1887
Volume 27, Issue 3
  • ISSN 0172-8865
  • E-ISSN: 1569-9730
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Abstract

Prosodic rhythm was measured for a sample of 20 African American and 20 European American speakers from North Carolina using the metric devised by Low, Grabe and Nolan (2000), which involves comparisons of the durations of vowels in adjacent syllables. In order to gain historical perspective, the same technique was applied to the ex-slave recordings described in Bailey, Maynor and Cukor-Avila (1991) and to recordings of five Southern European Americans born before the Civil War. In addition, Jamaicans, Hispanics of Mexican origin who spoke English as their L2, and Hispanics speaking Spanish served as control groups. Results showed that the North Carolina African Americans and European Americans were both quite stress-timed overall, with no significant difference between them. Spanish emerged as solidly syllable-timed, while Jamaican English and Hispanic English were intermediate. The ex-slaves were significantly less stress-timed than either younger African Americans or European Americans born before the Civil War. This finding suggests that African American English was once similar to Jamaican English in prosodic rhythm.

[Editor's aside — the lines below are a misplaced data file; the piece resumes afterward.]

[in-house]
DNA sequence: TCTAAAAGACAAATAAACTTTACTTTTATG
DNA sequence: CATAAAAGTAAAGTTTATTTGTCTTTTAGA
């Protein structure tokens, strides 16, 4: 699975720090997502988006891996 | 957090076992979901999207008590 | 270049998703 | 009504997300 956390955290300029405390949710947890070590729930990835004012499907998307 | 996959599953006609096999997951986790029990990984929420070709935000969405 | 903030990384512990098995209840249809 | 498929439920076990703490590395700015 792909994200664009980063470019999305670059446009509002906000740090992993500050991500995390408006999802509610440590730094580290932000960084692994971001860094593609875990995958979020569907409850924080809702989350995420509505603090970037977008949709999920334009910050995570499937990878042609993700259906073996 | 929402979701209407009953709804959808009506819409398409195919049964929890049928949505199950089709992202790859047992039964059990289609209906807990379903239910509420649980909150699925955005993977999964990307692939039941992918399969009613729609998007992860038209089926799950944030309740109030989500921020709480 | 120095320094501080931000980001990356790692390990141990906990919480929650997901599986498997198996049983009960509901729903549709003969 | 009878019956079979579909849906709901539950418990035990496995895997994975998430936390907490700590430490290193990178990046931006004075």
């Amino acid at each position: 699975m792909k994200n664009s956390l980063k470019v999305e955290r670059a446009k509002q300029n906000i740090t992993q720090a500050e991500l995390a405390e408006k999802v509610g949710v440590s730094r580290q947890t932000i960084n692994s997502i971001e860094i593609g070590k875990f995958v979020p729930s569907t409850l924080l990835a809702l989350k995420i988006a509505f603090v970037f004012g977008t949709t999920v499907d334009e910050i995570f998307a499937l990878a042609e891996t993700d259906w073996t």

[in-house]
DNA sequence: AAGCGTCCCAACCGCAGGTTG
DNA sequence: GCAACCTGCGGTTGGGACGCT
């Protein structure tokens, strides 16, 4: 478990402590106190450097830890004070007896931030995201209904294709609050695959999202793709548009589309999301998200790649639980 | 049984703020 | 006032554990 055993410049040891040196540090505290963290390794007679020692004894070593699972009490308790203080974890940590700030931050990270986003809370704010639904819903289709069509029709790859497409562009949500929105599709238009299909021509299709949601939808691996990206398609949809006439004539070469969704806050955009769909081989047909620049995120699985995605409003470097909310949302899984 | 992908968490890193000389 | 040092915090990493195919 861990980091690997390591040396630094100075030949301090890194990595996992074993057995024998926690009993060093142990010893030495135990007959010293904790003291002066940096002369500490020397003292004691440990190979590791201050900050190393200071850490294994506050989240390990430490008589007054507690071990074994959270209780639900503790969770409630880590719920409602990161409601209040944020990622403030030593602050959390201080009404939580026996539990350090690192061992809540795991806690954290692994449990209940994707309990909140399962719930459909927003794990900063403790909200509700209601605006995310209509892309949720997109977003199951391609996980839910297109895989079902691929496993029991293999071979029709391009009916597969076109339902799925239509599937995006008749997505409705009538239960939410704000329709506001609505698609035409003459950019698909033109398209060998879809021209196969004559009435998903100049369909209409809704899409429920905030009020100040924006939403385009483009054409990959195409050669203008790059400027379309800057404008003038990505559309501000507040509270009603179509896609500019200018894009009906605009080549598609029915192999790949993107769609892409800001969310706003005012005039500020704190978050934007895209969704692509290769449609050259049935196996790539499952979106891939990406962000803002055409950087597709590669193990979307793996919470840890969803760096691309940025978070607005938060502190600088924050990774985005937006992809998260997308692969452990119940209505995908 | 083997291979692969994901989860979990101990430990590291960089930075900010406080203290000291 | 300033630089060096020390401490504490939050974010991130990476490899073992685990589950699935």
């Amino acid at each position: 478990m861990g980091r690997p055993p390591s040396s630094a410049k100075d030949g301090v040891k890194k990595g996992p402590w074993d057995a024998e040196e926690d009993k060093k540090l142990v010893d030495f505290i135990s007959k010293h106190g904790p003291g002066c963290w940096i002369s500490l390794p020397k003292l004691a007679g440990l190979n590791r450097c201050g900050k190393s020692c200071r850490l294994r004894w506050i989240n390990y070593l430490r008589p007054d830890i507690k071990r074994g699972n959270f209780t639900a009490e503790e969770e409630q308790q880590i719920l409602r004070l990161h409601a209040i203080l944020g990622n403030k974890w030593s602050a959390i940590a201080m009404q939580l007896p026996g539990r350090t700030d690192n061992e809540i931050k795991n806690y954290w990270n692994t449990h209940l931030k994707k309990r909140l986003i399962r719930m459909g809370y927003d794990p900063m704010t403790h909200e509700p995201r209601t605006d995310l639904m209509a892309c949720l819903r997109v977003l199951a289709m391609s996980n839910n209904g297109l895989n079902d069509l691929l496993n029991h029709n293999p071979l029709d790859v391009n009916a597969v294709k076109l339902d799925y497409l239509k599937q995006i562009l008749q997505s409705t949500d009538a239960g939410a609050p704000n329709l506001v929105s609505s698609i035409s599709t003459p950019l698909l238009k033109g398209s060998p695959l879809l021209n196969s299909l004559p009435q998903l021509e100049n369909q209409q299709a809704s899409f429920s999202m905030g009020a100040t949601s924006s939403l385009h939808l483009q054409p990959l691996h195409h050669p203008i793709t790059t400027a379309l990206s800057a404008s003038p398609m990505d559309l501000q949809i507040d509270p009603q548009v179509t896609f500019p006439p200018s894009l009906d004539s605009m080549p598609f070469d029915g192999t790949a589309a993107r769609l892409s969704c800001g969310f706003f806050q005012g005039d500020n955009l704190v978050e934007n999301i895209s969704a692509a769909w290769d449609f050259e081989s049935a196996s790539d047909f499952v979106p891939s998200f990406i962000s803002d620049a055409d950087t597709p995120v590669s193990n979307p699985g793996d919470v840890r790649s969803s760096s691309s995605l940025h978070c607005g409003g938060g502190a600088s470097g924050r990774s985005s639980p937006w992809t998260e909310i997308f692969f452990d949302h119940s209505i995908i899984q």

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/content/journals/10.1075/eww.27.3.06tho
2006-01-01
2019-11-17
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